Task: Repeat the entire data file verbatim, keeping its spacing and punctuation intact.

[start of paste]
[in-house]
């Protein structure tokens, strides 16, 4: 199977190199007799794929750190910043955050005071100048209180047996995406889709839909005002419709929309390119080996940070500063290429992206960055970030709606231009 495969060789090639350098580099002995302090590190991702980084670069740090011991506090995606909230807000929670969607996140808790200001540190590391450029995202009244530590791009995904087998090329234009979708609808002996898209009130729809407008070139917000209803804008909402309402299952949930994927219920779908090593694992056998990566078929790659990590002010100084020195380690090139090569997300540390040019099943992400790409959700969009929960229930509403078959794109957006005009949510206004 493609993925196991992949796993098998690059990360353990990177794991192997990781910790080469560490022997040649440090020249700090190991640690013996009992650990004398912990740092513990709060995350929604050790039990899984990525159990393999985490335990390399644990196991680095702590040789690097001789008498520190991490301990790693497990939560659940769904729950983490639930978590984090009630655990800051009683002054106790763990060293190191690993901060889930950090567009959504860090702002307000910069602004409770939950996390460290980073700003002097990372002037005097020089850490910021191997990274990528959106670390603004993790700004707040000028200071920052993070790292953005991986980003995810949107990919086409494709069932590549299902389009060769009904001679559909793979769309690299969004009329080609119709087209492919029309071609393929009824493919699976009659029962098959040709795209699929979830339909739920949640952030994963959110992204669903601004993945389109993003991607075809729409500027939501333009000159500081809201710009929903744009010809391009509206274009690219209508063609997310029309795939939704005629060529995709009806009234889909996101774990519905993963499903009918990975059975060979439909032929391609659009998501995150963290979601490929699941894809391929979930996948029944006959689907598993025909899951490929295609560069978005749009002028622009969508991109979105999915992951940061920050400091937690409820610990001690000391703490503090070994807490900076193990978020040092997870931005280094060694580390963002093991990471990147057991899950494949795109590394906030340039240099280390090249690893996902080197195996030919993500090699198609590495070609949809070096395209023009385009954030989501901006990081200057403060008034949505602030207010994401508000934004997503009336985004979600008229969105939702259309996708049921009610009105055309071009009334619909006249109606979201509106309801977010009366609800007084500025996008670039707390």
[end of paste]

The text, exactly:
[in-house]
């Protein structure tokens, strides 16, 4: 199977190199007799794929750190910043955050005071100048209180047996995406889709839909005002419709929309390119080996940070500063290429992206960055970030709606231009 495969060789090639350098580099002995302090590190991702980084670069740090011991506090995606909230807000929670969607996140808790200001540190590391450029995202009244530590791009995904087998090329234009979708609808002996898209009130729809407008070139917000209803804008909402309402299952949930994927219920779908090593694992056998990566078929790659990590002010100084020195380690090139090569997300540390040019099943992400790409959700969009929960229930509403078959794109957006005009949510206004 493609993925196991992949796993098998690059990360353990990177794991192997990781910790080469560490022997040649440090020249700090190991640690013996009992650990004398912990740092513990709060995350929604050790039990899984990525159990393999985490335990390399644990196991680095702590040789690097001789008498520190991490301990790693497990939560659940769904729950983490639930978590984090009630655990800051009683002054106790763990060293190191690993901060889930950090567009959504860090702002307000910069602004409770939950996390460290980073700003002097990372002037005097020089850490910021191997990274990528959106670390603004993790700004707040000028200071920052993070790292953005991986980003995810949107990919086409494709069932590549299902389009060769009904001679559909793979769309690299969004009329080609119709087209492919029309071609393929009824493919699976009659029962098959040709795209699929979830339909739920949640952030994963959110992204669903601004993945389109993003991607075809729409500027939501333009000159500081809201710009929903744009010809391009509206274009690219209508063609997310029309795939939704005629060529995709009806009234889909996101774990519905993963499903009918990975059975060979439909032929391609659009998501995150963290979601490929699941894809391929979930996948029944006959689907598993025909899951490929295609560069978005749009002028622009969508991109979105999915992951940061920050400091937690409820610990001690000391703490503090070994807490900076193990978020040092997870931005280094060694580390963002093991990471990147057991899950494949795109590394906030340039240099280390090249690893996902080197195996030919993500090699198609590495070609949809070096395209023009385009954030989501901006990081200057403060008034949505602030207010994401508000934004997503009336985004979600008229969105939702259309996708049921009610009105055309071009009334619909006249109606979201509106309801977010009366609800007084500025996008670039707390």